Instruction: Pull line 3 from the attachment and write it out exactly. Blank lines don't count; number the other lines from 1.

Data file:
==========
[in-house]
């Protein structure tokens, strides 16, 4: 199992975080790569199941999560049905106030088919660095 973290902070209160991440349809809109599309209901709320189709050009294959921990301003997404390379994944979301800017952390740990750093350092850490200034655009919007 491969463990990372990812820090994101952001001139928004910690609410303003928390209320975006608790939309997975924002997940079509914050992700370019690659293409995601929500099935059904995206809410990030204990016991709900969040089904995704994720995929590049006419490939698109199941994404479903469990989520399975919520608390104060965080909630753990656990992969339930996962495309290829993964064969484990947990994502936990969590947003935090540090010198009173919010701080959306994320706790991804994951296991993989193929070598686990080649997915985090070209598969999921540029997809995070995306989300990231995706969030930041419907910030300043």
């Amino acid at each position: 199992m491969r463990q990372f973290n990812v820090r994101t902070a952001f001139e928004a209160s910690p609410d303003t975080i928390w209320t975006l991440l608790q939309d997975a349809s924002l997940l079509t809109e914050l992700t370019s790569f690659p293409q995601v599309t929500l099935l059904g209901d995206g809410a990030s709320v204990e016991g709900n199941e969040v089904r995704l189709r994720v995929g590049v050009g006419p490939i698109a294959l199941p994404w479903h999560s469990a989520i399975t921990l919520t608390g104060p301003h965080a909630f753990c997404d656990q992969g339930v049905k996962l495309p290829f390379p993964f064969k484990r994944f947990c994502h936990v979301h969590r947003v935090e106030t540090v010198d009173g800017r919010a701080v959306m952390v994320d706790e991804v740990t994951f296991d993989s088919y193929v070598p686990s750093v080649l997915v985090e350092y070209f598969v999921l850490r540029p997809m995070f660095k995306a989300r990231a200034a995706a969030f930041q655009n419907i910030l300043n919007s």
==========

């Amino acid at each position: 199992m491969r463990q990372f973290n990812v820090r994101t902070a952001f001139e928004a209160s910690p609410d303003t975080i928390w209320t975006l991440l608790q939309d997975a349809s924002l997940l079509t809109e914050l992700t370019s790569f690659p293409q995601v599309t929500l099935l059904g209901d995206g809410a990030s709320v204990e016991g709900n199941e969040v089904r995704l189709r994720v995929g590049v050009g006419p490939i698109a294959l199941p994404w479903h999560s469990a989520i399975t921990l919520t608390g104060p301003h965080a909630f753990c997404d656990q992969g339930v049905k996962l495309p290829f390379p993964f064969k484990r994944f947990c994502h936990v979301h969590r947003v935090e106030t540090v010198d009173g800017r919010a701080v959306m952390v994320d706790e991804v740990t994951f296991d993989s088919y193929v070598p686990s750093v080649l997915v985090e350092y070209f598969v999921l850490r540029p997809m995070f660095k995306a989300r990231a200034a995706a969030f930041q655009n419907i910030l300043n919007s």